Freedom-loving Australians attended nationwide rallies in their hundreds of thousands over the weekend. The atmosphere of peace, celebration and united purpose echoed the protest movements of the 1960s-70s.

Big crowds, colourful characters, spirited chanting, plenty of placards, energetic marches, large rallies, defying the system and standing up against corrupt authorities: that was once a big part of my life. It seems it may be once again – well over a half-century later. Let me explain.

Yesterday I joined in the largest protest march that has taken place in Melbourne, if not in all of Australia. Various numbers have been suggested for Saturday’s march for freedom: 100,000, 200,000, 300,000, even 400,000. Of course, the derelict lamestream media did little to cover the event and said idiotic things like that 10,000 showed up. Yeah, right. I was there. It was the biggest event I have ever attended in Australia.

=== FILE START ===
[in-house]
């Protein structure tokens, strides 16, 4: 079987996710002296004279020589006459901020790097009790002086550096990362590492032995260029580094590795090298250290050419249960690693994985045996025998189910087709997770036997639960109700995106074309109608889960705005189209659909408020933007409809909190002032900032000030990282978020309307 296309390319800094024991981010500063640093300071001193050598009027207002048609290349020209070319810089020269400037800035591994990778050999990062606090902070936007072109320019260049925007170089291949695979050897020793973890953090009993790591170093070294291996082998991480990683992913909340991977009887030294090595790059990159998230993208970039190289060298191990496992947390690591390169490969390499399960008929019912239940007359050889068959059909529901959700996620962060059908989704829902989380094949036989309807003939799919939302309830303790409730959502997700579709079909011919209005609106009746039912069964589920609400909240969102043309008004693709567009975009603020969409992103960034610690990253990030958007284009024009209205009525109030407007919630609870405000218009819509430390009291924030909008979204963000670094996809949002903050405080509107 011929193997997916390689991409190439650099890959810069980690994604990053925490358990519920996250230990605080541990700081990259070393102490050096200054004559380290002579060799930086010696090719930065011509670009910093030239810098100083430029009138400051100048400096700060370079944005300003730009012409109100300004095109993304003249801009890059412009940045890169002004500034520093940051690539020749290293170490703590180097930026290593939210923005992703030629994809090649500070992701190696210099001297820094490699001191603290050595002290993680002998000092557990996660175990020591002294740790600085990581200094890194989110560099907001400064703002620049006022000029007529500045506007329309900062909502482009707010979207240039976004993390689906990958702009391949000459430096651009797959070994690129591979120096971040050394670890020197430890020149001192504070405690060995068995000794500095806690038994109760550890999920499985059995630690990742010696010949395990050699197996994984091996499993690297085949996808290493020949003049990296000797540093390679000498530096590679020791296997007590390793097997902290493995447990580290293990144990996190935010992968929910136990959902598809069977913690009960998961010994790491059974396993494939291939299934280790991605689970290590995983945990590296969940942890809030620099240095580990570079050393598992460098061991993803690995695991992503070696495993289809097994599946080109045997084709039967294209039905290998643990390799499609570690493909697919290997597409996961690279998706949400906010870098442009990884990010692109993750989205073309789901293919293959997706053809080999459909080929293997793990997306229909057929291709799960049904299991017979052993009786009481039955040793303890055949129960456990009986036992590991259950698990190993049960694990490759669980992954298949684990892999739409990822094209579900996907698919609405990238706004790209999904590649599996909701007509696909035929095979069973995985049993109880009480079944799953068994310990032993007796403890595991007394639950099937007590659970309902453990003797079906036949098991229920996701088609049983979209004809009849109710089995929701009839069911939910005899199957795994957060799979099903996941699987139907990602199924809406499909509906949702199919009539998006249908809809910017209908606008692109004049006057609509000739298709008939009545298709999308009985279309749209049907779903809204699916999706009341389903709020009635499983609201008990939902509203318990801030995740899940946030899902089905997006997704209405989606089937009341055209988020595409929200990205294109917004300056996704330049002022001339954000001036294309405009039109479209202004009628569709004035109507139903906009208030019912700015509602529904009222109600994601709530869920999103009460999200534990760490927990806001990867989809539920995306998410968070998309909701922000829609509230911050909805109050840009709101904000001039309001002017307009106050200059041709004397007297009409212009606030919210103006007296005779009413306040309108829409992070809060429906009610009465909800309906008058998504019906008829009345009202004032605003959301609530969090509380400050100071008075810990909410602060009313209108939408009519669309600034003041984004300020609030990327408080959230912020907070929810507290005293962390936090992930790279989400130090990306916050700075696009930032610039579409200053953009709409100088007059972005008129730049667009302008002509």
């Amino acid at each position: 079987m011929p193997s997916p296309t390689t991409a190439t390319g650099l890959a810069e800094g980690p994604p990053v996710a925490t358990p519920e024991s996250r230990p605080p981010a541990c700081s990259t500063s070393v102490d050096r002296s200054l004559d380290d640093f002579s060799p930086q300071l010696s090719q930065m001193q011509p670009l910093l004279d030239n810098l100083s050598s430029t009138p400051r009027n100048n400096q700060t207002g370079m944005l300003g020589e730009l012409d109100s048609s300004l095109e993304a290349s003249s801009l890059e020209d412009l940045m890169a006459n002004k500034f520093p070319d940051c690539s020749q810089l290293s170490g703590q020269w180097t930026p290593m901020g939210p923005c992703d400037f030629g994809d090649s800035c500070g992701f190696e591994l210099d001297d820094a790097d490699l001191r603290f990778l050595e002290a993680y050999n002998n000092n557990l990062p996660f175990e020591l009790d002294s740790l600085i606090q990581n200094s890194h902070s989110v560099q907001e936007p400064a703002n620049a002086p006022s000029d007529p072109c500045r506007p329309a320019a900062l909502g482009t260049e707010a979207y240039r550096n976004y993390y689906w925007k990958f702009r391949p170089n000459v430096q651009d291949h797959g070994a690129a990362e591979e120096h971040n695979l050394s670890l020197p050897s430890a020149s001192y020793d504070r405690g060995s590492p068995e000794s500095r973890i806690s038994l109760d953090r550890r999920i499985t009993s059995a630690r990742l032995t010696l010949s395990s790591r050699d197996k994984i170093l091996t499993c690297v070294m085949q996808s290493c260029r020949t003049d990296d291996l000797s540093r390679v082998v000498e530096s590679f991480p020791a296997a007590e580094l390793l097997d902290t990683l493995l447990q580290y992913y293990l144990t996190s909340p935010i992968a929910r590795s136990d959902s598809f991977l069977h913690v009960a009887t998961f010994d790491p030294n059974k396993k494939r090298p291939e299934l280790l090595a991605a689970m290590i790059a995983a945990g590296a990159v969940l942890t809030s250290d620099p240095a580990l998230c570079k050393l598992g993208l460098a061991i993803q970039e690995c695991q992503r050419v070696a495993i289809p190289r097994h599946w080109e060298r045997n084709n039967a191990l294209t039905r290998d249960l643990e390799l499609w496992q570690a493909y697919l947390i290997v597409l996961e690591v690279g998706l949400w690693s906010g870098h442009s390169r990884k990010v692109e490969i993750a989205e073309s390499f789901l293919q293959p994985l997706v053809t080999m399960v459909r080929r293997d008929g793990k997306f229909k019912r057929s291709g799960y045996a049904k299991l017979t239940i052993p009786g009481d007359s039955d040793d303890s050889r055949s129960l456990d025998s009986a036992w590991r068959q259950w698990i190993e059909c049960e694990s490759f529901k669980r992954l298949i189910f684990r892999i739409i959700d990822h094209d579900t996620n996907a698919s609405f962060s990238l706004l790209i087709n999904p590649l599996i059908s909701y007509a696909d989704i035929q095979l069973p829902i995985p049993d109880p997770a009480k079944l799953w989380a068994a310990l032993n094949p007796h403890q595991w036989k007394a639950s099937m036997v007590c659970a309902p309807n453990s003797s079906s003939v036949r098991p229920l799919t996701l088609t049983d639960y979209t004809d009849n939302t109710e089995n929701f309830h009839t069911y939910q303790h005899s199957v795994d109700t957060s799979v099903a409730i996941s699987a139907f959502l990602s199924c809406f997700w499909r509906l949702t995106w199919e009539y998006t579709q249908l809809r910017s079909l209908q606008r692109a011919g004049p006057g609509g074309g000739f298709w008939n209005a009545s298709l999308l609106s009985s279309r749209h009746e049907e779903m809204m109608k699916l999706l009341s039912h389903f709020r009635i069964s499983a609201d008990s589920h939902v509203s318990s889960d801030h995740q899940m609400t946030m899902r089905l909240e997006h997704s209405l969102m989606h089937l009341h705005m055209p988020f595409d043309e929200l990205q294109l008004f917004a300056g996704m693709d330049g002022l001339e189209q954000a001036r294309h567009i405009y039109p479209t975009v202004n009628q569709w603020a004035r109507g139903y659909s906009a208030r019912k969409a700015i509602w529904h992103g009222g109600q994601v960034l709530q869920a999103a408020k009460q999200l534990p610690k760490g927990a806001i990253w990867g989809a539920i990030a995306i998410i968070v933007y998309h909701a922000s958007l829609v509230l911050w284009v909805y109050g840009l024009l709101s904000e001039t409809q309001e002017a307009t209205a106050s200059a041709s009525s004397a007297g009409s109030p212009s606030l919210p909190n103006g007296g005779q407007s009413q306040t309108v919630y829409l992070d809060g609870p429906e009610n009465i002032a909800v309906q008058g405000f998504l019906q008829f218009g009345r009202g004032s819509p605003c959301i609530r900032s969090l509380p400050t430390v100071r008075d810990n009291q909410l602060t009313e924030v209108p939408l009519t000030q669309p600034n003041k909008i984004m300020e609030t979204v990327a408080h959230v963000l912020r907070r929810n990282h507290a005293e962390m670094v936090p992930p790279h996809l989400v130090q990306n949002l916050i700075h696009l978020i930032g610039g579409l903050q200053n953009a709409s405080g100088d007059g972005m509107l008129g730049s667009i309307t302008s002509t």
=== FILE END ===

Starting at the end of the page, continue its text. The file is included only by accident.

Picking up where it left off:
I have been to the MCG with 75,000 footy fans – and that does not compare to what I experienced yesterday. Other cities around the nation also had huge and peaceful marches for freedom and an end to tyranny. I am happy to say that at the very least, 200,000 were at the Melbourne rally. Easily half a million came out around the nation.

 

A Day of Unity, Joy and Celebration

It was a glorious day in Melbourne: ideal weather conditions, a peaceful and passionate march from Parliament House to Flagstaff Gardens, and then rousing speeches to an enormous crowd of supporters. All sorts of people were there: young and old, black and white, families and singles, long-hair and straight, conservative and liberal, and more.

All were united in their stand for freedom and to resist despotic governments and power-drunk politicians and leaders. There were chants and songs, beach balls bouncing around, spontaneous outbursts, people hugging each other, singing and even praying together. There were also wafts of marijuana smoke – I still recognise that smell from over 50 years ago. And no, I did not have any yesterday!